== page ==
So although this $90 million series is lavish and has many pluses, including filming in both Malaysia and the steppes of Kazakhstan, don’t expect a history lesson so much as a halfway house between Netflix and Starz’s sensibilities – think Game of Thrones meets The Last Samurai meets Crouching Tiger, Hidden Dragon, spiced up with the usual female nudity.
Here’s a trailer.
NEW YORK, NY April 8, 2014 The Weinstein Company announced today that production is underway on MARCO POLO, a Netflix original series based on the epic adventures of Marco Polo. Shoot locations for the ten episode first season include Italy, Kazakhstan and the new Pinewood Studios in Malaysia. Netflix plans to premiere the series in late 2014.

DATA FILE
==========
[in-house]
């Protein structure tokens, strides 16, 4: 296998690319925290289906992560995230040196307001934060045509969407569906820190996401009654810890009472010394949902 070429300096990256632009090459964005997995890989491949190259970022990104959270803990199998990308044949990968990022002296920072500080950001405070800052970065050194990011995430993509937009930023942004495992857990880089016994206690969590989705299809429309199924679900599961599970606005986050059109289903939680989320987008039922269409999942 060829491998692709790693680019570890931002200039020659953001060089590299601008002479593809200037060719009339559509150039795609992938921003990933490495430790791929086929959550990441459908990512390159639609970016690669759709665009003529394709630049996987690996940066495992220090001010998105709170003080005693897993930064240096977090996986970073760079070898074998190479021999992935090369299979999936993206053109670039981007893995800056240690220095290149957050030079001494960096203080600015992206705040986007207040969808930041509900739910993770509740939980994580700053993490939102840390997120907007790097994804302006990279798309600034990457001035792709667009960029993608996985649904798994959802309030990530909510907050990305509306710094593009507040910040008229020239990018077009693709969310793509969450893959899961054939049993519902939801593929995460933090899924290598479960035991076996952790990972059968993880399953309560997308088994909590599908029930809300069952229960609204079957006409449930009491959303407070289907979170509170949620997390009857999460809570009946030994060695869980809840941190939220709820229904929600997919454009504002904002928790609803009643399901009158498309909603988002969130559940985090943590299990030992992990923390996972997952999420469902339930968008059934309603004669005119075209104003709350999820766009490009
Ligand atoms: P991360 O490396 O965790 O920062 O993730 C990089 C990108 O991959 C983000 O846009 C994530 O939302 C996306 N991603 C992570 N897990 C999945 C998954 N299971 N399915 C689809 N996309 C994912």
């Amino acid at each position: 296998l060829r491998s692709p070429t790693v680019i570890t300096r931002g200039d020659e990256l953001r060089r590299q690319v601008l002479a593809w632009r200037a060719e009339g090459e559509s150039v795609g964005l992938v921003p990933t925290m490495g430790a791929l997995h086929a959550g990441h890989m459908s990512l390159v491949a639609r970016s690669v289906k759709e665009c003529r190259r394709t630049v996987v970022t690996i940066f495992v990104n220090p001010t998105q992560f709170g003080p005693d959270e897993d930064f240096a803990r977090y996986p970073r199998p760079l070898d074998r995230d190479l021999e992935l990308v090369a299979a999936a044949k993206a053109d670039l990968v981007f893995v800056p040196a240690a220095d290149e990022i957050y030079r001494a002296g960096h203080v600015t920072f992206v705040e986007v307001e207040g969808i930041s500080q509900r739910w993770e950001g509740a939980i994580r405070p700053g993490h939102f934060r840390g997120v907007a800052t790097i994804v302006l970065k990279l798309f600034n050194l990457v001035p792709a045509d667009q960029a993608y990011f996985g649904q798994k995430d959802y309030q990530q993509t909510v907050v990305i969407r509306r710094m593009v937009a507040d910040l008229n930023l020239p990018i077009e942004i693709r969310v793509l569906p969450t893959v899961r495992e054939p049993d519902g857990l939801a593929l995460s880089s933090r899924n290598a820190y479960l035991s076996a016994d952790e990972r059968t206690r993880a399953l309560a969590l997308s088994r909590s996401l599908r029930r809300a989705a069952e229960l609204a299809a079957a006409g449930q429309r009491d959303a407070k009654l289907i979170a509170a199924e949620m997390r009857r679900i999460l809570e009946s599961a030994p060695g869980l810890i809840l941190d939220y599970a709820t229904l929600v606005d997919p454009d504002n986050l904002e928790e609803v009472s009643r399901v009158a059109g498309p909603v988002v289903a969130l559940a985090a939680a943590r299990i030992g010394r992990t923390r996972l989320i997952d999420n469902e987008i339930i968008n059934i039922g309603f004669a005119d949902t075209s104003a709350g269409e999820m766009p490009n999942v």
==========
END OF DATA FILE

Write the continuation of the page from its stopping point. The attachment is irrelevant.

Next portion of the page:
The famed explorers journey takes him to the center of a brutal war in 13th century China, a world replete with exotic martial arts, political skullduggery, spectacular battles and sexual intrigue. The global cast includes Lorenzo Richelmy (IL TERZO TEMPO) as Marco Polo, Benedict Wong (PROMETHEUS), Zhu Zhu (CLOUD ATLAS), Tom Wu (SKYFALL), Remy Hii (TREADING WATER) and Rick Yune (OLYMPUS HAS FALLEN, THE FAST AND THE FURIOUS).
Creator John Fusco (FORBIDDEN KINGDOM, YOUNG GUNS, HIDALGO) and Harvey Weinstein will serve as executive producers. Dan Minahan (GAME OF THRONES, TRUE BLOOD) will also serve as executive producer and will direct two episodes. Joachim Rønning and Espen Sandberg (Academy Award nominated KON-TIKI, PIRATES OF THE CARIBBEAN: DEAD MEN TELL NO TALES) will direct the seasons first two episodes. Patrick MacManus will serve as co-executive producer. Collin Creighton will produce on behalf of The Weinstein Company.